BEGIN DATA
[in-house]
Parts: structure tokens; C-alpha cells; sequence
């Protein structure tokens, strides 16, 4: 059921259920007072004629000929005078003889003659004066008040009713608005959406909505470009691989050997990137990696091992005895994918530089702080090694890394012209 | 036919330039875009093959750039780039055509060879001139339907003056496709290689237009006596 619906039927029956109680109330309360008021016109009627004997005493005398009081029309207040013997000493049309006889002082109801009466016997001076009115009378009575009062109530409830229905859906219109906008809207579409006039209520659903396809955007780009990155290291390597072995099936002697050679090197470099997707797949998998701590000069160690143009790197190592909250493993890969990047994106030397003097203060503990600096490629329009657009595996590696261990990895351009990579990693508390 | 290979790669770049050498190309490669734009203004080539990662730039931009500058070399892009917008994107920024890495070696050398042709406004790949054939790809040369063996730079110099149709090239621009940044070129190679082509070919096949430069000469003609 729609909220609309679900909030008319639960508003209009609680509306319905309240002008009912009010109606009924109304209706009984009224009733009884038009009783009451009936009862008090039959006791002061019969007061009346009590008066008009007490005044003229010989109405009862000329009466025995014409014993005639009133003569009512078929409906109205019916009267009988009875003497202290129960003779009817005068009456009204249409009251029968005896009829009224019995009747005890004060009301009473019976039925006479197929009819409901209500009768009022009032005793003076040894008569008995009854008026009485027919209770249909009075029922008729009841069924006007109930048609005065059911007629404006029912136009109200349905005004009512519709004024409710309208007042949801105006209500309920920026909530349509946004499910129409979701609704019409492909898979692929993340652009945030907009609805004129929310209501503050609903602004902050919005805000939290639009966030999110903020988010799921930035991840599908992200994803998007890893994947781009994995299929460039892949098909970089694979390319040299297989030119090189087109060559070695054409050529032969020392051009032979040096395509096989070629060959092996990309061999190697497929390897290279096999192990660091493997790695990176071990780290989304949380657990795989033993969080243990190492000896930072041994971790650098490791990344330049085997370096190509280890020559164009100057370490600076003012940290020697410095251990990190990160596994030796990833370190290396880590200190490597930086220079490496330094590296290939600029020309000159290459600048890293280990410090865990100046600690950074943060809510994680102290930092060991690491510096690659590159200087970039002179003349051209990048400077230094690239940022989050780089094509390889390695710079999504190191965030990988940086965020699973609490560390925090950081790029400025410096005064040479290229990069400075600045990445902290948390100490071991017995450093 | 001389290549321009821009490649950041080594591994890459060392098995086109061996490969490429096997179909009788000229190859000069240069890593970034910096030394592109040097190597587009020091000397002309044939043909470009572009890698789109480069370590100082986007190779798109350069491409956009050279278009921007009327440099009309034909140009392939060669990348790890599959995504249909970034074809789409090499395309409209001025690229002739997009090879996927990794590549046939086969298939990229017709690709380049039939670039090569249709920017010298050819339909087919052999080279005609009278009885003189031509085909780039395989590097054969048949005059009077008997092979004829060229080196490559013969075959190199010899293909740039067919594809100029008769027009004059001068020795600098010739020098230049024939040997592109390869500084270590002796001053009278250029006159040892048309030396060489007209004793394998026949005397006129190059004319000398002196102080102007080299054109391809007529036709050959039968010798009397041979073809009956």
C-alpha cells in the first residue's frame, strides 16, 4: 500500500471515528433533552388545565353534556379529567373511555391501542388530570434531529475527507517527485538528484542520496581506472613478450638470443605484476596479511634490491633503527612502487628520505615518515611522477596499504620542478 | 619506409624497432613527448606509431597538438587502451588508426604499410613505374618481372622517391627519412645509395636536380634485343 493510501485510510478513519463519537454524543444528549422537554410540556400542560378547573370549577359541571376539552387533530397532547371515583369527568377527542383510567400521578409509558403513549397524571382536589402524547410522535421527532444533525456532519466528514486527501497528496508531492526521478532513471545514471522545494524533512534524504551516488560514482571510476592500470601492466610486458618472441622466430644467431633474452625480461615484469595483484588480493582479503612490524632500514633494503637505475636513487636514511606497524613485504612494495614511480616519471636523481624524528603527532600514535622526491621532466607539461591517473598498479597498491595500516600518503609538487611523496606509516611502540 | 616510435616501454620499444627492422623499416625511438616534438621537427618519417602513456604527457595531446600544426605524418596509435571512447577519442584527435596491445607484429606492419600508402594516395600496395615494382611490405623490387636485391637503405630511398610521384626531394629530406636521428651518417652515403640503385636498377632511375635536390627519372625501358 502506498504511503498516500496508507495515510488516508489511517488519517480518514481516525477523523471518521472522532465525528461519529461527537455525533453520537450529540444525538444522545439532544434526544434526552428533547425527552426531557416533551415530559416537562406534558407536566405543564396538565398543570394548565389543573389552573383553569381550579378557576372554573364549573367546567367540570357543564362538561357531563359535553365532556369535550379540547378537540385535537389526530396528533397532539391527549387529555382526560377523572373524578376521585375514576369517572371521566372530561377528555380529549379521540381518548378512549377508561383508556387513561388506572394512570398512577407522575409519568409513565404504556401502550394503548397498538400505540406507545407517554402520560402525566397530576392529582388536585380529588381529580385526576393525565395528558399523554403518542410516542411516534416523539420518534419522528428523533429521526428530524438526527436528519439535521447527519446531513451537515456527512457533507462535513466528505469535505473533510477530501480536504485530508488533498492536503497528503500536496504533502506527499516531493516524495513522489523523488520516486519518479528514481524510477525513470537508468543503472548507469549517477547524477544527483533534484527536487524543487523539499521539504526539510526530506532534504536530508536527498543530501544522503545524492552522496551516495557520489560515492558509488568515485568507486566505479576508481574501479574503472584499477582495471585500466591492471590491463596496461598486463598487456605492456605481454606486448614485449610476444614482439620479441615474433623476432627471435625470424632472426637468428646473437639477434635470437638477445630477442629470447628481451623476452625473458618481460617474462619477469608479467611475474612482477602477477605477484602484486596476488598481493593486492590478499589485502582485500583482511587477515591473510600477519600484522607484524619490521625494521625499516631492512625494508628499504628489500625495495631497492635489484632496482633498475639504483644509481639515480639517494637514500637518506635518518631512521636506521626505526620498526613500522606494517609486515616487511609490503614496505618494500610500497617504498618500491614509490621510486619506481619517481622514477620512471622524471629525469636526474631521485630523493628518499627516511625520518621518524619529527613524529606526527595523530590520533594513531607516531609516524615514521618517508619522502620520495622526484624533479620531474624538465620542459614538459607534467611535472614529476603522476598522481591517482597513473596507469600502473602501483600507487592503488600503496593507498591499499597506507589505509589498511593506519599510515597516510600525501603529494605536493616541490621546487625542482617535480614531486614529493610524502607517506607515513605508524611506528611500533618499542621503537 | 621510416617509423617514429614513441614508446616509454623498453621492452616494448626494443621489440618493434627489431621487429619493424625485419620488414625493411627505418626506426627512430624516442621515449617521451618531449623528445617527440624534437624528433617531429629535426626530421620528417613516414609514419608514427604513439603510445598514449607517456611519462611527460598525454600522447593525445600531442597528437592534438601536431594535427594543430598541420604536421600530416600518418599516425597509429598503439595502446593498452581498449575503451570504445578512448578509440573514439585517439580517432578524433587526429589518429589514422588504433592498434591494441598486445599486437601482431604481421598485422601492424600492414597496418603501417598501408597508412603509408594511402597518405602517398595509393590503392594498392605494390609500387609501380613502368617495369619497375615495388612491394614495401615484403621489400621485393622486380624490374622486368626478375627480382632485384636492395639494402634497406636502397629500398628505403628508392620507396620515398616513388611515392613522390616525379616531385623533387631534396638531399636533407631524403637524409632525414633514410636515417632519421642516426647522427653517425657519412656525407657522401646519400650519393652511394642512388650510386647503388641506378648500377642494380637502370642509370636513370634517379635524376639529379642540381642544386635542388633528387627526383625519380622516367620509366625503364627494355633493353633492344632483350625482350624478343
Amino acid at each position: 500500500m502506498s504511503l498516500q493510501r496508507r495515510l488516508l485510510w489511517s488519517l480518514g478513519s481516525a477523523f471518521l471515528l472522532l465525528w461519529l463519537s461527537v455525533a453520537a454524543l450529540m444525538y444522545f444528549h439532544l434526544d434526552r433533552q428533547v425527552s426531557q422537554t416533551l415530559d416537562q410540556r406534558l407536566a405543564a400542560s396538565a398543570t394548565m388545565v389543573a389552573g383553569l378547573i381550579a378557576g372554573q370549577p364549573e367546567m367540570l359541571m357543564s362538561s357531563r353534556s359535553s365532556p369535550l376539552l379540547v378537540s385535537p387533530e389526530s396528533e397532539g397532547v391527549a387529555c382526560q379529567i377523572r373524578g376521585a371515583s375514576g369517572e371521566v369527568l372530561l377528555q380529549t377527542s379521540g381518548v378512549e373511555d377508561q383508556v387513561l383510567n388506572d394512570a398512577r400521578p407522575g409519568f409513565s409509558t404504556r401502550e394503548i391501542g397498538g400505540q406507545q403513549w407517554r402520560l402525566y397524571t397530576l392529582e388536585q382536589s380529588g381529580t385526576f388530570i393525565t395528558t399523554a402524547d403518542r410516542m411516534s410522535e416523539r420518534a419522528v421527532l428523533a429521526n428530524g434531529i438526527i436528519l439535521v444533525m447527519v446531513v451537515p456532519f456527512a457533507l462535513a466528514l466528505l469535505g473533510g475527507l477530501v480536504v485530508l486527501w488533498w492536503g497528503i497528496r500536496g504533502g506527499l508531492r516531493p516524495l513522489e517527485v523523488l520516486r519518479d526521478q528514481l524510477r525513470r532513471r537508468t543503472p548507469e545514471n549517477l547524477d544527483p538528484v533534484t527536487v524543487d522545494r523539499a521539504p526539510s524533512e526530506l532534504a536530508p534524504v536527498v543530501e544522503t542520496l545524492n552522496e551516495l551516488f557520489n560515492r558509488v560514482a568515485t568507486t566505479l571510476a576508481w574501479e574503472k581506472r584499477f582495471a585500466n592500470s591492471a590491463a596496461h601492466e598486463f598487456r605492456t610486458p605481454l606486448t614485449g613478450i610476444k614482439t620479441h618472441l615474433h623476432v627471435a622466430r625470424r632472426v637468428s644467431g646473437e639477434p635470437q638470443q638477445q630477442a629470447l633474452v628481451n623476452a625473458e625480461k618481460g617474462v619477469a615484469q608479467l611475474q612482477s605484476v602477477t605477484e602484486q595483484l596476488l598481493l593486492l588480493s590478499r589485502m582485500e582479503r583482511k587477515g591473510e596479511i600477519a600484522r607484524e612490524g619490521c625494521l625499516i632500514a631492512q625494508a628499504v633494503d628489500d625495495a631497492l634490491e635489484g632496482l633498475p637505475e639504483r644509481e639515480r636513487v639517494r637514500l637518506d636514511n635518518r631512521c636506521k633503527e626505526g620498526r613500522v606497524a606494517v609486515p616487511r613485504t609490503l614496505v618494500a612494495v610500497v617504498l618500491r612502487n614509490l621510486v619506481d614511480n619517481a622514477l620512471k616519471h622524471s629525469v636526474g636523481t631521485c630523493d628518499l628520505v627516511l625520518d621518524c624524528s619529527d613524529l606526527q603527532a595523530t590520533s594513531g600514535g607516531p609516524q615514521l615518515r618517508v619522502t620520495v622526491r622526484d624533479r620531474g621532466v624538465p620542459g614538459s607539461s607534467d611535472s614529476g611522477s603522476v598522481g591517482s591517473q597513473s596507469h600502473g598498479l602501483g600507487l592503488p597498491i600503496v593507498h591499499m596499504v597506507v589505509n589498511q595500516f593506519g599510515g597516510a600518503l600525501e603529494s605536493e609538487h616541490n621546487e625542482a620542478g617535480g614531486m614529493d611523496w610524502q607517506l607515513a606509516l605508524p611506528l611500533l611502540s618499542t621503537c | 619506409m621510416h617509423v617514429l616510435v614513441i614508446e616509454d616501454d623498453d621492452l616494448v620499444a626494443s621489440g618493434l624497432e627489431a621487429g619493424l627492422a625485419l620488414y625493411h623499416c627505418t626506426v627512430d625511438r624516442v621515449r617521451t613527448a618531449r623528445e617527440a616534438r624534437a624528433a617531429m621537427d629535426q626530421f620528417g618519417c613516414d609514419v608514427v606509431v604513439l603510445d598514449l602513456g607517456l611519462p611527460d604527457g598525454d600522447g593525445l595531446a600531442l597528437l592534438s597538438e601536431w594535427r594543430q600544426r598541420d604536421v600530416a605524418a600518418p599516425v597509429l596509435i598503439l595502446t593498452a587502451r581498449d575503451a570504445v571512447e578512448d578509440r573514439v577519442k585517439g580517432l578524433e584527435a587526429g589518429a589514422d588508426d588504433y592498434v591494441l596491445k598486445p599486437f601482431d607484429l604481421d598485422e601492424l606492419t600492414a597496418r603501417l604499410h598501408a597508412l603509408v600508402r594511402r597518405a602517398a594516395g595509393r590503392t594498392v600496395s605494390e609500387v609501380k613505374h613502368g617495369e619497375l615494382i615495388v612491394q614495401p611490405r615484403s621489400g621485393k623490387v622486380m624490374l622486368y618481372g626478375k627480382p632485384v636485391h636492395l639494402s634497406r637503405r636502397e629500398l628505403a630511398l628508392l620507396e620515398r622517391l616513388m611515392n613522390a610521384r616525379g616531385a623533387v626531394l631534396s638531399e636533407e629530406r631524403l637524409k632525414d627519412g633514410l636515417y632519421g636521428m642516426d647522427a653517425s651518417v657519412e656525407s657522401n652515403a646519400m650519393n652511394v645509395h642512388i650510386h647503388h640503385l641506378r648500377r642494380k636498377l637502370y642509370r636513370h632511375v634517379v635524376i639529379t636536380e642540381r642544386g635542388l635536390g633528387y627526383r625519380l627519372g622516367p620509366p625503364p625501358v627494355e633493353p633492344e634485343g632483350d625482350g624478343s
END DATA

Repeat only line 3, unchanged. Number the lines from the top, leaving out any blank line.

């Protein structure tokens, strides 16, 4: 059921259920007072004629000929005078003889003659004066008040009713608005959406909505470009691989050997990137990696091992005895994918530089702080090694890394012209 | 036919330039875009093959750039780039055509060879001139339907003056496709290689237009006596 619906039927029956109680109330309360008021016109009627004997005493005398009081029309207040013997000493049309006889002082109801009466016997001076009115009378009575009062109530409830229905859906219109906008809207579409006039209520659903396809955007780009990155290291390597072995099936002697050679090197470099997707797949998998701590000069160690143009790197190592909250493993890969990047994106030397003097203060503990600096490629329009657009595996590696261990990895351009990579990693508390 | 290979790669770049050498190309490669734009203004080539990662730039931009500058070399892009917008994107920024890495070696050398042709406004790949054939790809040369063996730079110099149709090239621009940044070129190679082509070919096949430069000469003609 729609909220609309679900909030008319639960508003209009609680509306319905309240002008009912009010109606009924109304209706009984009224009733009884038009009783009451009936009862008090039959006791002061019969007061009346009590008066008009007490005044003229010989109405009862000329009466025995014409014993005639009133003569009512078929409906109205019916009267009988009875003497202290129960003779009817005068009456009204249409009251029968005896009829009224019995009747005890004060009301009473019976039925006479197929009819409901209500009768009022009032005793003076040894008569008995009854008026009485027919209770249909009075029922008729009841069924006007109930048609005065059911007629404006029912136009109200349905005004009512519709004024409710309208007042949801105006209500309920920026909530349509946004499910129409979701609704019409492909898979692929993340652009945030907009609805004129929310209501503050609903602004902050919005805000939290639009966030999110903020988010799921930035991840599908992200994803998007890893994947781009994995299929460039892949098909970089694979390319040299297989030119090189087109060559070695054409050529032969020392051009032979040096395509096989070629060959092996990309061999190697497929390897290279096999192990660091493997790695990176071990780290989304949380657990795989033993969080243990190492000896930072041994971790650098490791990344330049085997370096190509280890020559164009100057370490600076003012940290020697410095251990990190990160596994030796990833370190290396880590200190490597930086220079490496330094590296290939600029020309000159290459600048890293280990410090865990100046600690950074943060809510994680102290930092060991690491510096690659590159200087970039002179003349051209990048400077230094690239940022989050780089094509390889390695710079999504190191965030990988940086965020699973609490560390925090950081790029400025410096005064040479290229990069400075600045990445902290948390100490071991017995450093 | 001389290549321009821009490649950041080594591994890459060392098995086109061996490969490429096997179909009788000229190859000069240069890593970034910096030394592109040097190597587009020091000397002309044939043909470009572009890698789109480069370590100082986007190779798109350069491409956009050279278009921007009327440099009309034909140009392939060669990348790890599959995504249909970034074809789409090499395309409209001025690229002739997009090879996927990794590549046939086969298939990229017709690709380049039939670039090569249709920017010298050819339909087919052999080279005609009278009885003189031509085909780039395989590097054969048949005059009077008997092979004829060229080196490559013969075959190199010899293909740039067919594809100029008769027009004059001068020795600098010739020098230049024939040997592109390869500084270590002796001053009278250029006159040892048309030396060489007209004793394998026949005397006129190059004319000398002196102080102007080299054109391809007529036709050959039968010798009397041979073809009956």